Boy Things Releases New Music for the New Year
Though it has been fantastic to see all of the “Year in Review” posts by our friends in the NJ blogosphere (specifically United By Rocket Science, Rocker Tycoon, and Jersey Beat), Lamplighter is overjoyed to take a look at the beginning of 2012’s local music, kicking off the new year with Boy Things.
After closing out 2011 at The Meatlocker in Montclair with Suspect, Sex on Tape, Something Cool and fellow Tiny Giant‘s Meet Pause on the 30th, New Year’s Day marked the release of Boy Things’ newest EP, “Growing Up.” Clocking in at a charming three tracks, the collection is more an addition to their previous EP’s than a whole new set of songs. In fact, the two EPs could combine to be just about one whole LP, solving the only disappointment in our first review.
With a title like “Growing Up,” you’d think that there would be an associated paradigm shift in the band’s tone–not so. The new release really is more of the same. Just jumping between EPs on their Bandcamp page, it’s hard to keep track of which songs belong to which album. This, however, should not be taken negatively; it is nice to see that a very new band in the scene is comfortable with its sound. For plenty of new bands, developing a unique (or unreasonably similar) style is only one obstacle on the road to being…well, a decent band. The sheer fact that Boy Things has seemingly conquered this is certainly a milestone, pointing them down a path of honing and advancement; it only gets better from here.
Produced at Cannon Found Soundation Recording Studios with Mike Oettinger, the tracks are full to the brim with what you’d expect: Beth Hansen on lead vocals with her brother Blake on keys, occasionally singing in tandem; Eric Dryburgh on drums (the faces he makes while playing live are worth the $7 cover to most shows); and Adam Cumiskey and Vince Rickey on jamming guitar and bass respectively; sine-y synth and gang vocals aplenty. Having the lyrics posted with the songs is great, but one of the most magnetic aspects of Boy Things are those quick lines that simply can’t be discerned. For example, the first two lines of “Human Nature” are a mash of syllables rolling out of Beth’s mouth for which it would make no difference if they could be understood as English words. Her deftness for punk mumbo-jumbo is a shining characteristic of this EP. There is a significant F-bomb dropped in “The Fool” which is only disappointing because, as a very tight song, the one word completely bars it from radio play. If a clean version pops up in the future, it could easily slide onto the airwaves of WP 88.7 FM or WSPC’s Indie Rebellion.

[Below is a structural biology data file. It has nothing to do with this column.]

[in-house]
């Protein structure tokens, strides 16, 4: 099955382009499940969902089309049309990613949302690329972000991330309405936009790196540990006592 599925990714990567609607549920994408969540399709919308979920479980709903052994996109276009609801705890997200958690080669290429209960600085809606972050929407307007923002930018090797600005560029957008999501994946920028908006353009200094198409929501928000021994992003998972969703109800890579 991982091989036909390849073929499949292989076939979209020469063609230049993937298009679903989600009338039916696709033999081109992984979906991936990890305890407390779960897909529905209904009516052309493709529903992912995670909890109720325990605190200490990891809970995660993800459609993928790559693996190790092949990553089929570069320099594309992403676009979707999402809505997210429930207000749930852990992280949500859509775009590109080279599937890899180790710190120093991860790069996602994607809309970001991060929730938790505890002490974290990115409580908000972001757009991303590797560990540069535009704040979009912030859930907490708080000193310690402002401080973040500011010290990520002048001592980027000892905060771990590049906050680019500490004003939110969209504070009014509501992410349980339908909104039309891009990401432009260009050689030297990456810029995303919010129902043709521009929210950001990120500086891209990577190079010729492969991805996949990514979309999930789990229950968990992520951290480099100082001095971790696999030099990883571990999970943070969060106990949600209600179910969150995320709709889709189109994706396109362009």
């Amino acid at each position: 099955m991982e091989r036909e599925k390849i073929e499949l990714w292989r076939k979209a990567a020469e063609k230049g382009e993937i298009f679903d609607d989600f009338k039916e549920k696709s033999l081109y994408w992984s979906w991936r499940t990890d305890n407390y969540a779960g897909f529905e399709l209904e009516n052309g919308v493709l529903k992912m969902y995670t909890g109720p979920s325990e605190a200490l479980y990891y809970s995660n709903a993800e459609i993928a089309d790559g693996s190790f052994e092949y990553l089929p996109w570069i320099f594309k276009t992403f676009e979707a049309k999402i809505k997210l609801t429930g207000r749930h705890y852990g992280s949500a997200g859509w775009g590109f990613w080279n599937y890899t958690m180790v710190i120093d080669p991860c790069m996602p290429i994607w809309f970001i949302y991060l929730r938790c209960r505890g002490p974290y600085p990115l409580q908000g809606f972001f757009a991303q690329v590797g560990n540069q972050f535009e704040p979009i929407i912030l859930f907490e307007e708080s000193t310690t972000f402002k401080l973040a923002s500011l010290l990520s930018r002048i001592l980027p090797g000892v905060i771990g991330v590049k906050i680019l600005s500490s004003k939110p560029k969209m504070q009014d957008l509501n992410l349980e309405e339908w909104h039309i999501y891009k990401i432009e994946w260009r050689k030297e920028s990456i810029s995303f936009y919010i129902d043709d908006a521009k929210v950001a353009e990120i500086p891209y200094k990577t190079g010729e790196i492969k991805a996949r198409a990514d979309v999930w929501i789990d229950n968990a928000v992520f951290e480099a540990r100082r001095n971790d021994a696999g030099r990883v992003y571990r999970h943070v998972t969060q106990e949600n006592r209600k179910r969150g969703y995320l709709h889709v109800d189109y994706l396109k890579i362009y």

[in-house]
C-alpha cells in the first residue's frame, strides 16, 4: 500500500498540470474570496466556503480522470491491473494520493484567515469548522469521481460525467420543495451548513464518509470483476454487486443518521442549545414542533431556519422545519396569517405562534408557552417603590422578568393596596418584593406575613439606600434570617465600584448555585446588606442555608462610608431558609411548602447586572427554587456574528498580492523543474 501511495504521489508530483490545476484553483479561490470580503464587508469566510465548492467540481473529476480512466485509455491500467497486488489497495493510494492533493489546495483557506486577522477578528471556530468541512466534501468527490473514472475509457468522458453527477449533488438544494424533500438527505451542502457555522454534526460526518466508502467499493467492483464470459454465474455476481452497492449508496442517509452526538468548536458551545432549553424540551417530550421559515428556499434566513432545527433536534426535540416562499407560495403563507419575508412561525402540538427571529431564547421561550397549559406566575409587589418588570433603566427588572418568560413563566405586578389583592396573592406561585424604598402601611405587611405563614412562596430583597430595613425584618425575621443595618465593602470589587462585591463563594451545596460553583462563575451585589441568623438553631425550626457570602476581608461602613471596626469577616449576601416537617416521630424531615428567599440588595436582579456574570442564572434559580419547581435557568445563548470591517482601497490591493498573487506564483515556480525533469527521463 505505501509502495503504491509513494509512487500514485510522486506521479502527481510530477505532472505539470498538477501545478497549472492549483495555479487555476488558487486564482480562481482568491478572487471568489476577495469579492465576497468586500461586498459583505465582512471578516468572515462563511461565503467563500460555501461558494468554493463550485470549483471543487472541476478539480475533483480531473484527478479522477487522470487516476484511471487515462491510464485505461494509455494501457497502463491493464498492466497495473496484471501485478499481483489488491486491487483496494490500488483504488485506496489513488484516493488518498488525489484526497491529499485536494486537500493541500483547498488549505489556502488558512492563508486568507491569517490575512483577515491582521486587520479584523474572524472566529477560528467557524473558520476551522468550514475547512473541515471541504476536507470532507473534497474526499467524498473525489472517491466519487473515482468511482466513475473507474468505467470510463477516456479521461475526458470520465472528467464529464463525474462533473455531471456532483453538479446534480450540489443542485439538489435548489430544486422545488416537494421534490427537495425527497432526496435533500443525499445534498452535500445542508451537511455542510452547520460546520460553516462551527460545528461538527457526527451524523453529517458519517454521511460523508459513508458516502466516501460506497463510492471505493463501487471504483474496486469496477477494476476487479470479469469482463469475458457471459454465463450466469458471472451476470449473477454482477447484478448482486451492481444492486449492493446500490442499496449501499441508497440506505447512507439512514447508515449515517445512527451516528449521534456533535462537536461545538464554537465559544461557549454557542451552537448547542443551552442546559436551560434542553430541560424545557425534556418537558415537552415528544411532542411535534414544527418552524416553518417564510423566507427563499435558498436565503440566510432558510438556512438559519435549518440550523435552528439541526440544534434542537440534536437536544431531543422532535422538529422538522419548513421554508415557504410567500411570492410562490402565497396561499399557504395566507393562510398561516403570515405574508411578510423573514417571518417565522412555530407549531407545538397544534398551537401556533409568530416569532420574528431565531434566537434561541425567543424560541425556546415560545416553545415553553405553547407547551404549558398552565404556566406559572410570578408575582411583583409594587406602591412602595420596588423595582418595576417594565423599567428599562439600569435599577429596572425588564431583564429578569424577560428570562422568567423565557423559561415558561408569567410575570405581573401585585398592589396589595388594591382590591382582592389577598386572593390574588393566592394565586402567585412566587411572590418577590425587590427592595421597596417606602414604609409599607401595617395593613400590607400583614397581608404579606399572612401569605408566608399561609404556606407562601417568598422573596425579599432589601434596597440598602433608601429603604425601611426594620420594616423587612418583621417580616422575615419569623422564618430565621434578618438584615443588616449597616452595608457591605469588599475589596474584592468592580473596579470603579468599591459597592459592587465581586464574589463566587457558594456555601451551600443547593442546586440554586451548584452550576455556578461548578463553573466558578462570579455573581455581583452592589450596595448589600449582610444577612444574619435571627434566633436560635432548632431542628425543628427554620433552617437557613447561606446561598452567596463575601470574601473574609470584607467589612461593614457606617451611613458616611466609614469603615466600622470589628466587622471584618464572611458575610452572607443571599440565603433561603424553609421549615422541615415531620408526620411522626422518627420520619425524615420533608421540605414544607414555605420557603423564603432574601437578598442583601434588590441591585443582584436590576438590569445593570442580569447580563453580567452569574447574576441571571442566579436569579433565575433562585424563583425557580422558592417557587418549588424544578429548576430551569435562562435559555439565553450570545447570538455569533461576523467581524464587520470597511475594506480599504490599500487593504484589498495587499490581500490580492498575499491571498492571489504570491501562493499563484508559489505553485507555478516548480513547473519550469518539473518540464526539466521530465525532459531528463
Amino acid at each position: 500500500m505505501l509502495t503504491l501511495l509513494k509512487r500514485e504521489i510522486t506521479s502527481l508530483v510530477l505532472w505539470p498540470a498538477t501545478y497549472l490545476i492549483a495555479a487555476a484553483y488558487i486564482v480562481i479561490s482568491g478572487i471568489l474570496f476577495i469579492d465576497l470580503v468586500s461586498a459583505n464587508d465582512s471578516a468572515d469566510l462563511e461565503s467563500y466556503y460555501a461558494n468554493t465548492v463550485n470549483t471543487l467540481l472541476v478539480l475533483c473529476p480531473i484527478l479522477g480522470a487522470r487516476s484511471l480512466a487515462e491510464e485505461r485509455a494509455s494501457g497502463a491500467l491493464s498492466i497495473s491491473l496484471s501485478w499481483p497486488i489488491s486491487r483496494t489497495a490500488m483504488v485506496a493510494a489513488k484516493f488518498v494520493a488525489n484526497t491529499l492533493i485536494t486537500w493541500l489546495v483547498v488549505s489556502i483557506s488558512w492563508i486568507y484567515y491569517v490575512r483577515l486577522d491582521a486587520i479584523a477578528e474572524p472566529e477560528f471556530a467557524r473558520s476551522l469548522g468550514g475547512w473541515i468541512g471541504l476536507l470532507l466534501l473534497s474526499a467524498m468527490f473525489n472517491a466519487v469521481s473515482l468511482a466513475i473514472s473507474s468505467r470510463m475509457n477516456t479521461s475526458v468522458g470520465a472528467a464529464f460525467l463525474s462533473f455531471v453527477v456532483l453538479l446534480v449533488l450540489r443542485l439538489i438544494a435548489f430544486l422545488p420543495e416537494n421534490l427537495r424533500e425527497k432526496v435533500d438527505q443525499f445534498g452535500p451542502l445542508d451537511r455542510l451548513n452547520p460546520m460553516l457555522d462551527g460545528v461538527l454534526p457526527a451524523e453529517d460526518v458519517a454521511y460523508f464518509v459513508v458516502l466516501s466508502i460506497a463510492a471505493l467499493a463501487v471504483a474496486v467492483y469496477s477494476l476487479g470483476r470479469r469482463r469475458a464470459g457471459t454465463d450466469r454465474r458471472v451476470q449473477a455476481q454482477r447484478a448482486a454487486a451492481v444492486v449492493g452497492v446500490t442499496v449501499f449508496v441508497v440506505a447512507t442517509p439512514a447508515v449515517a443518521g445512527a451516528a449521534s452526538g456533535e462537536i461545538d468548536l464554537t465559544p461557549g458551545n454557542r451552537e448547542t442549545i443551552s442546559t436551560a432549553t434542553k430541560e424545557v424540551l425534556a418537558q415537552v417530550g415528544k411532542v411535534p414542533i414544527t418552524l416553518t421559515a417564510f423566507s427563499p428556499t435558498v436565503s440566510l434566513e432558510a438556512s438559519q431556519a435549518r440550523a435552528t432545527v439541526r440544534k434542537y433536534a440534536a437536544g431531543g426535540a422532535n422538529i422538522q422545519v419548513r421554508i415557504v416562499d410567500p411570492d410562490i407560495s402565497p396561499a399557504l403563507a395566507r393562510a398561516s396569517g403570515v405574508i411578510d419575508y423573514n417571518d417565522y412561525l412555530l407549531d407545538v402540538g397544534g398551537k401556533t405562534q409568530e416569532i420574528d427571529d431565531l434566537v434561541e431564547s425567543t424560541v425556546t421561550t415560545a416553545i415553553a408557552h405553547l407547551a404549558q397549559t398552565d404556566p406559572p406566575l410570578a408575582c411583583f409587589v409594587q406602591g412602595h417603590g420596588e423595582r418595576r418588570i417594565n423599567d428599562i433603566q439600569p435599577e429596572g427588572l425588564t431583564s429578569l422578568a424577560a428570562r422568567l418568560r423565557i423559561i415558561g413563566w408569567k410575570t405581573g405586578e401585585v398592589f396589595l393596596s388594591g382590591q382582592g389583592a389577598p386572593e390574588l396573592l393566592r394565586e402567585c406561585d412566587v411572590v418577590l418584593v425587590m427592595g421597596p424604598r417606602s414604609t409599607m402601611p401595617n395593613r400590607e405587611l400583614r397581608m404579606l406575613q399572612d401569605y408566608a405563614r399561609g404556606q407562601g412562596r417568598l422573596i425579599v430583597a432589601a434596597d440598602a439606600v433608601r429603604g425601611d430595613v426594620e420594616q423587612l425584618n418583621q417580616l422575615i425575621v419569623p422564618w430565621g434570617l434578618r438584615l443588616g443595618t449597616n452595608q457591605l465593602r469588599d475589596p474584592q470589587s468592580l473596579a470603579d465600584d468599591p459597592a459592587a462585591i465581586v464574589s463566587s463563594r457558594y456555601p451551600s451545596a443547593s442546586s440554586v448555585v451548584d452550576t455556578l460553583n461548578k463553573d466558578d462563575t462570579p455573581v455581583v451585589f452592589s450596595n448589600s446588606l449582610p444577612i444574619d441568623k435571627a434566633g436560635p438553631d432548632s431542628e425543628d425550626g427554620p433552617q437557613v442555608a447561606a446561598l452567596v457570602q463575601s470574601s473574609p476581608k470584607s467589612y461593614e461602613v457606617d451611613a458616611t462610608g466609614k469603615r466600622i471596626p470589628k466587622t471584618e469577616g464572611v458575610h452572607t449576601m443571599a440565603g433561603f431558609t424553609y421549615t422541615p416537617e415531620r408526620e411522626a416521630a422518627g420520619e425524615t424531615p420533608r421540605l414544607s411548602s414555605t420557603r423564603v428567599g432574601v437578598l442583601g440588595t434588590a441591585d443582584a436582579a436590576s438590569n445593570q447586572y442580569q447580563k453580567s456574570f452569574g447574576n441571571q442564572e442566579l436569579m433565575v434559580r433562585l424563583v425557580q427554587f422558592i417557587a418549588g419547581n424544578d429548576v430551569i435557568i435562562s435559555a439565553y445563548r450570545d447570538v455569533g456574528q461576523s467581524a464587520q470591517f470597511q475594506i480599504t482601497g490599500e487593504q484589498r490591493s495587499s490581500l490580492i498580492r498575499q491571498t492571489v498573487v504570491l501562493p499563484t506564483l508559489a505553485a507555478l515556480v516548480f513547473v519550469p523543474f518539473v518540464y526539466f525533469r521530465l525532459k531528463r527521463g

If anything bolsters motivation for this band’s future, it is that their energy hasn’t waned even slightly. Seeing them live at the Meatlocker, struggling to keep warm in a Montclair basement, the band was as lively and powerful as their first show. Beth still dances through the interludes and riffs. Eric still walks away after the set sweating. There is marked consistency with Boy Things, and perhaps it stands as evidence that, even though they’re a young band in the scene, they are definitely growing up.
Check out more pictures of Boy Things on Lamplighter’s Facebook page!